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Written by Paul Cousineau

Paul Cousineau

Since the Indians are finishing up their only series in Beantown and with “The Little Injuns That Could” taking aim at the Red Sox, now might be the perfect time to examine an emerging trend in MLB these days. While you’re probably thinking that the obvious “trend” is the dichotomy of the MLB payroll structure (though I think that we’re all aware of the disparity between the “haves” and the “have-nots” and a refresher course is not needed), a new culture is emerging as a trickle-down effect from the way that MLB payrolls exist as it pertains to the people who are supposed to matter (even if they rarely do) in baseball – the fans.

While the obnoxiousness and boorishness of fans of certain teams is both well-known and justified, it would seem that the recent successes of those teams has created an enhanced sense of entitlement (if that enhancement is even possible) when it comes to expectations for a particular fanbase and the manner in which the disparity of baseball economics has pervaded the fan culture to a degree that fans of certain teams simply expect a playoff berth and a look at the World Series, by virtue of simply who they root for. This is brought up in response to a piece that you may or may not have seen by now as it does come via the Worldwide Leader (which is a 4-letter word in Cleveland these days) and from Bill Simmons as he attempts to determine why the Red Sox team in 2010 is so “boring” and why their TV ratings are down 35% (the Indians are down 4.9% from 2009…and be sure to click that fascinating link) in a town that has been historically behind their baseball team, through good and bad.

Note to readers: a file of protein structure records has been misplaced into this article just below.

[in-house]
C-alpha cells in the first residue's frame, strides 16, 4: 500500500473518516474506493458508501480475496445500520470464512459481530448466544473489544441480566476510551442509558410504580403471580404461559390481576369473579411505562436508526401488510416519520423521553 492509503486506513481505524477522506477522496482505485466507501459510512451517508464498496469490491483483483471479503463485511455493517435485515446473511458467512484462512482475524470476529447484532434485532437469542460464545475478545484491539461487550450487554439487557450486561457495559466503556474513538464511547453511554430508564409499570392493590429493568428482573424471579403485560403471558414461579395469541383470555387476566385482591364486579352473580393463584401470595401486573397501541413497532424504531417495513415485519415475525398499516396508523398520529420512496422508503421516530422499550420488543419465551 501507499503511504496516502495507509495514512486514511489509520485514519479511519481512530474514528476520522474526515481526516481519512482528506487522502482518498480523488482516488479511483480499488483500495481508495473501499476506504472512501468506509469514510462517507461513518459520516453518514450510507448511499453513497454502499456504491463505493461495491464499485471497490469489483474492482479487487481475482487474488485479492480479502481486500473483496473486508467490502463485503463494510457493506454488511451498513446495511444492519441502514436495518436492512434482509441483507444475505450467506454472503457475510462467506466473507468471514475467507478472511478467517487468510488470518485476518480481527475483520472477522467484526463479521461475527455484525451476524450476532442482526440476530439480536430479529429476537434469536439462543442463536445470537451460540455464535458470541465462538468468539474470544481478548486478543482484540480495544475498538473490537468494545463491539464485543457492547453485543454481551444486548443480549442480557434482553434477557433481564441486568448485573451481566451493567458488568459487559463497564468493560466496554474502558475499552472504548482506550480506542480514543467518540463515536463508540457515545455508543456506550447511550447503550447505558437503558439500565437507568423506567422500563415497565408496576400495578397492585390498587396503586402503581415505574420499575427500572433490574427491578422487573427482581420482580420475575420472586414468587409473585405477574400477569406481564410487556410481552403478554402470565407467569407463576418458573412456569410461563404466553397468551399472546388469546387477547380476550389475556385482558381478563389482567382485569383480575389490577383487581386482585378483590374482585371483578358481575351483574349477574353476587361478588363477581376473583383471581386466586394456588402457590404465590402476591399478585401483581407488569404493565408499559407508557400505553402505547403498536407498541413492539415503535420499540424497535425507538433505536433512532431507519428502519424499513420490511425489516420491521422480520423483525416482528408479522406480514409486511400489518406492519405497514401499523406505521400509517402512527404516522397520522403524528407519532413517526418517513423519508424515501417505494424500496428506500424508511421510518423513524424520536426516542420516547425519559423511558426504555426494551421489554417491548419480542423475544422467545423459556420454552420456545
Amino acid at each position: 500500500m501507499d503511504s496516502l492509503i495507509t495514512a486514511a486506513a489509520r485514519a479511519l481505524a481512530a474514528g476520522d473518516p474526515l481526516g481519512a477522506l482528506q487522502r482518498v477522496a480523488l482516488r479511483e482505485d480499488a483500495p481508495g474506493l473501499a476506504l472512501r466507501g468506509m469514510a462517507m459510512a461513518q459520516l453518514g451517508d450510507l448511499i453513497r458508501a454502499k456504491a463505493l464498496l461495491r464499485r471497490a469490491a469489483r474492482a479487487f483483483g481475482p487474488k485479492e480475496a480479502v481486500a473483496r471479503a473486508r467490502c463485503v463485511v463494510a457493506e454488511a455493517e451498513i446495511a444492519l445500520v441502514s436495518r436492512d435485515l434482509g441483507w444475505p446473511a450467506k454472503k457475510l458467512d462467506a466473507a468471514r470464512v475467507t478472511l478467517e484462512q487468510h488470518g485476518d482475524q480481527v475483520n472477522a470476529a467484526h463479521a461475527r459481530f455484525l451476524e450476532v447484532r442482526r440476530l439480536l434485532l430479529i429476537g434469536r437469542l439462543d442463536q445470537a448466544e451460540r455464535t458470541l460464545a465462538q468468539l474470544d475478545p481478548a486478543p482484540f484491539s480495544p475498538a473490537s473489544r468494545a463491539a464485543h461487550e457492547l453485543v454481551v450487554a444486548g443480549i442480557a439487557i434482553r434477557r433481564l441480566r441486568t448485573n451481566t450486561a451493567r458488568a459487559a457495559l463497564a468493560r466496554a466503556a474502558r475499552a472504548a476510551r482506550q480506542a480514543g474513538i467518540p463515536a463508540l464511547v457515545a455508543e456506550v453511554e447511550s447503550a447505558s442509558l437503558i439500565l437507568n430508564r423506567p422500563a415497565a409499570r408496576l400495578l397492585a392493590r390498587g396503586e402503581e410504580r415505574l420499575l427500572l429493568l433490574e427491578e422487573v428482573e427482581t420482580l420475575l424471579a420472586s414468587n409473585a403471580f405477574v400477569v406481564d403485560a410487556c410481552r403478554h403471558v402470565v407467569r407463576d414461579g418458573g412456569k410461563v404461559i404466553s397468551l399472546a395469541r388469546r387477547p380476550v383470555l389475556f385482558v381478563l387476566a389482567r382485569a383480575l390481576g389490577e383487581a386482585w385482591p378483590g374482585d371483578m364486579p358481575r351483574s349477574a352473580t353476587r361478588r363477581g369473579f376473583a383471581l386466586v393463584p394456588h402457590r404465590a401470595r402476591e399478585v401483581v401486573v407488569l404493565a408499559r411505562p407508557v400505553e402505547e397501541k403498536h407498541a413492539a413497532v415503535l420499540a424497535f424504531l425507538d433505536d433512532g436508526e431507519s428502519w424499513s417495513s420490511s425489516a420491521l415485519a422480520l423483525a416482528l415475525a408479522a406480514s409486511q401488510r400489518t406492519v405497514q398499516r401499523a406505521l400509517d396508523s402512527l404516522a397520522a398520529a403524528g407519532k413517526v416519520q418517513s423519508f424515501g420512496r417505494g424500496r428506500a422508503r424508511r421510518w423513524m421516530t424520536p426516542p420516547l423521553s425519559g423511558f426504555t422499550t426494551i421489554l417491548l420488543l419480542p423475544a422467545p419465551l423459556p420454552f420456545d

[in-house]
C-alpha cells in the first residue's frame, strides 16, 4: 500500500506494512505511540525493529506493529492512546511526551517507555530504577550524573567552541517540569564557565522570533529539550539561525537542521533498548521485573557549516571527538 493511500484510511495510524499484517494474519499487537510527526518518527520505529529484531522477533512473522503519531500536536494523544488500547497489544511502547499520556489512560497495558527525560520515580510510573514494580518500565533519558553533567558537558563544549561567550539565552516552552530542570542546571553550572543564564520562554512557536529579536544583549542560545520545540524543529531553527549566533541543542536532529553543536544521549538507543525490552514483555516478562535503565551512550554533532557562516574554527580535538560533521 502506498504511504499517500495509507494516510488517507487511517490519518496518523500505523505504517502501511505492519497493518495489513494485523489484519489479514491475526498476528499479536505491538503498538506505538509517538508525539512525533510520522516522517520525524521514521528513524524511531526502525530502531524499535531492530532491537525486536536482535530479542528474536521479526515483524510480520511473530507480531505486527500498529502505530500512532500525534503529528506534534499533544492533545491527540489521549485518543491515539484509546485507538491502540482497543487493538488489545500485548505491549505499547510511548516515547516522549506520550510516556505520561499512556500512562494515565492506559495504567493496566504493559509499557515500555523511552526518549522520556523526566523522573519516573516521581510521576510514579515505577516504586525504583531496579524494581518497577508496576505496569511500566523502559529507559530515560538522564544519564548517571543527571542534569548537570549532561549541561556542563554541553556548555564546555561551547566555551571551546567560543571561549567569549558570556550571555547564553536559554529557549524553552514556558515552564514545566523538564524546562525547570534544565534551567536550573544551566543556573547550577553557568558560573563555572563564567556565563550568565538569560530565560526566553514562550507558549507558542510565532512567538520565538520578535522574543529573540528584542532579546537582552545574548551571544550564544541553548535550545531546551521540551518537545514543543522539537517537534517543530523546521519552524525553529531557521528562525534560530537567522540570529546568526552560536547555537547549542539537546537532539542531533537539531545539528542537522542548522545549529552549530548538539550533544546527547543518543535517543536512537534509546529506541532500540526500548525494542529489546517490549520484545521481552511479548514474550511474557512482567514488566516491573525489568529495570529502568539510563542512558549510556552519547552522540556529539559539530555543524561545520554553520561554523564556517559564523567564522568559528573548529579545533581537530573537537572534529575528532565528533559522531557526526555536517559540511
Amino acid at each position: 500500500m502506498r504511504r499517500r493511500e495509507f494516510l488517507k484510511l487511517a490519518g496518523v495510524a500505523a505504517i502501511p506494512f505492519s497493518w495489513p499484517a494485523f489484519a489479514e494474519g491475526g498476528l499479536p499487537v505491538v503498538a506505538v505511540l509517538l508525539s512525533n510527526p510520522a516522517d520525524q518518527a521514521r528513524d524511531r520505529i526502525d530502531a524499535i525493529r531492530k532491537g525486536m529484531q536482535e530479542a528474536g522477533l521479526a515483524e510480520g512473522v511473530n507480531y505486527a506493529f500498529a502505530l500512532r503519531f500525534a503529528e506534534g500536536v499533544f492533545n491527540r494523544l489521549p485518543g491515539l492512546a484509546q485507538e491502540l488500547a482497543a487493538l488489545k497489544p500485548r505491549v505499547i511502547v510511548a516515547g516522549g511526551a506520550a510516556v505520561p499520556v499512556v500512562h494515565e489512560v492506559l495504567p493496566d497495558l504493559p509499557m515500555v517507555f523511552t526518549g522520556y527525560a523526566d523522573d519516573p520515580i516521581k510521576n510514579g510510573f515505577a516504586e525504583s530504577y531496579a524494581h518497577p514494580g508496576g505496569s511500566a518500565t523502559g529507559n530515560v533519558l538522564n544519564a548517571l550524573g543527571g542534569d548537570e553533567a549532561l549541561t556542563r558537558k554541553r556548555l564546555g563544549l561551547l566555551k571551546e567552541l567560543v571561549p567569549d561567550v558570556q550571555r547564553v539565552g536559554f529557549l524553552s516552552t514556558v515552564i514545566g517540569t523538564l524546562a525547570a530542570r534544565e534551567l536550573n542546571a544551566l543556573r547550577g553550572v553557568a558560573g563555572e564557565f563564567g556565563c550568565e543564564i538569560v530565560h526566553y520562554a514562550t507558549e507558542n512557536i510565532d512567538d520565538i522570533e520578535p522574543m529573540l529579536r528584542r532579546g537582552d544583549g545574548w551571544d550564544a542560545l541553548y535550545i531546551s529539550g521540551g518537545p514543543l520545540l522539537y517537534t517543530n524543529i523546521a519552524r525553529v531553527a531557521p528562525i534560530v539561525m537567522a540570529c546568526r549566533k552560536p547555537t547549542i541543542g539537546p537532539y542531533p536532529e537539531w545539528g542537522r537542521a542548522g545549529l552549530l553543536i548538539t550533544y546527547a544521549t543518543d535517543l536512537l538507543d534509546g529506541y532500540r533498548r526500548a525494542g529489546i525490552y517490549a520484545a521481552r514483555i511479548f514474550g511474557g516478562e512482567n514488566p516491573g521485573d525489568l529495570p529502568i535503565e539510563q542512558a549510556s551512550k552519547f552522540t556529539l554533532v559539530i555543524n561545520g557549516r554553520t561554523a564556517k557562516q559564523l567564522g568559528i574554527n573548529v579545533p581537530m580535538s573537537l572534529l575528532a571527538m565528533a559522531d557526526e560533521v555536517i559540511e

The entire piece is worth a read as Simmons is a skilled writer, even when he’s working on flawed premises, as he ultimately comes to the conclusion that the Red Sox are “a boring team during a fairly boring season”. He goes into great detail to break down how the Red Sox got to be where they are (3rd place in the AL East with fan interest waning), citing injuries (10% of the problem), Front Office Paralysis/Inadequacies (5%), “The Hangover” (15%), “The Bandwagon Effect” (5%), “The Steroid Era Hangover” (5%), the decline of baseball in general (5%), and the time of games (55%) as the culprits.

First, let’s dismiss the final (and biggest, according to Simmons) factor as the debate over the length of the games has already played out publicly with Joe West, every Yankee, and every Red Sox player being involved in the lunacy that is the length of particular (umm…Yankee v. Red Sox) games. Interestingly, the time of games were for the first three games of the Indians-Red Sox series have been 3:18, 2:41, and 3:07, with two of those games being interrupted by a horrifying injury and by Josh Beckett’s complete lack of worth as a person.